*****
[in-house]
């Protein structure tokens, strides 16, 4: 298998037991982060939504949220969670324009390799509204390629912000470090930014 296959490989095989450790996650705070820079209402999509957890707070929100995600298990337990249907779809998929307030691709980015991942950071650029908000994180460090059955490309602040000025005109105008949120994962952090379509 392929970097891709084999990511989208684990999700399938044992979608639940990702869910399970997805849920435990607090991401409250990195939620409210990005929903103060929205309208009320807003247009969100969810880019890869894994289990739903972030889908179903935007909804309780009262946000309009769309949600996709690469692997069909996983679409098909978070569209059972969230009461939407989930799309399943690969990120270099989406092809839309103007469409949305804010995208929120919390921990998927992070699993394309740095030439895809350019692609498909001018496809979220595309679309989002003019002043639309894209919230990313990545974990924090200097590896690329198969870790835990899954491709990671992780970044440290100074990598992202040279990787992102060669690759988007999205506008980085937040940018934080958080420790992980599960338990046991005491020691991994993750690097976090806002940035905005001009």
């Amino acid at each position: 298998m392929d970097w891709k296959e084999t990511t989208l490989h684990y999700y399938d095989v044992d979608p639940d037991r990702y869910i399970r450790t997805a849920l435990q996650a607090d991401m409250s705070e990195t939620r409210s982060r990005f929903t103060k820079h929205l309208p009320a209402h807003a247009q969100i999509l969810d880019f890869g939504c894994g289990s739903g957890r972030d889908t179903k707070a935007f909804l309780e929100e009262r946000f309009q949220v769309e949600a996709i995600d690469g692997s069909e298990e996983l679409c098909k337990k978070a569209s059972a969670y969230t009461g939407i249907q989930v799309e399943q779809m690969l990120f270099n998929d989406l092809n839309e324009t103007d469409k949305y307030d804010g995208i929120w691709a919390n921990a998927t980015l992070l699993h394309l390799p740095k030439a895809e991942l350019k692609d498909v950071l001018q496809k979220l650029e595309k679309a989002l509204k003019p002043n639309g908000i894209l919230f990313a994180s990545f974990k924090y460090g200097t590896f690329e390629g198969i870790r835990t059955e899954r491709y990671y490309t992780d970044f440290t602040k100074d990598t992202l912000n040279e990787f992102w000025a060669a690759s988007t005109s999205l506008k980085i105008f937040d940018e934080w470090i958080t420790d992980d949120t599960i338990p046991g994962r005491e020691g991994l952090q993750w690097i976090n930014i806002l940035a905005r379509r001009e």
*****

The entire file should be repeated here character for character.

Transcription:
[in-house]
């Protein structure tokens, strides 16, 4: 298998037991982060939504949220969670324009390799509204390629912000470090930014 296959490989095989450790996650705070820079209402999509957890707070929100995600298990337990249907779809998929307030691709980015991942950071650029908000994180460090059955490309602040000025005109105008949120994962952090379509 392929970097891709084999990511989208684990999700399938044992979608639940990702869910399970997805849920435990607090991401409250990195939620409210990005929903103060929205309208009320807003247009969100969810880019890869894994289990739903972030889908179903935007909804309780009262946000309009769309949600996709690469692997069909996983679409098909978070569209059972969230009461939407989930799309399943690969990120270099989406092809839309103007469409949305804010995208929120919390921990998927992070699993394309740095030439895809350019692609498909001018496809979220595309679309989002003019002043639309894209919230990313990545974990924090200097590896690329198969870790835990899954491709990671992780970044440290100074990598992202040279990787992102060669690759988007999205506008980085937040940018934080958080420790992980599960338990046991005491020691991994993750690097976090806002940035905005001009």
């Amino acid at each position: 298998m392929d970097w891709k296959e084999t990511t989208l490989h684990y999700y399938d095989v044992d979608p639940d037991r990702y869910i399970r450790t997805a849920l435990q996650a607090d991401m409250s705070e990195t939620r409210s982060r990005f929903t103060k820079h929205l309208p009320a209402h807003a247009q969100i999509l969810d880019f890869g939504c894994g289990s739903g957890r972030d889908t179903k707070a935007f909804l309780e929100e009262r946000f309009q949220v769309e949600a996709i995600d690469g692997s069909e298990e996983l679409c098909k337990k978070a569209s059972a969670y969230t009461g939407i249907q989930v799309e399943q779809m690969l990120f270099n998929d989406l092809n839309e324009t103007d469409k949305y307030d804010g995208i929120w691709a919390n921990a998927t980015l992070l699993h394309l390799p740095k030439a895809e991942l350019k692609d498909v950071l001018q496809k979220l650029e595309k679309a989002l509204k003019p002043n639309g908000i894209l919230f990313a994180s990545f974990k924090y460090g200097t590896f690329e390629g198969i870790r835990t059955e899954r491709y990671y490309t992780d970044f440290t602040k100074d990598t992202l912000n040279e990787f992102w000025a060669a690759s988007t005109s999205l506008k980085i105008f937040d940018e934080w470090i958080t420790d992980d949120t599960i338990p046991g994962r005491e020691g991994l952090q993750w690097i976090n930014i806002l940035a905005r379509r001009e």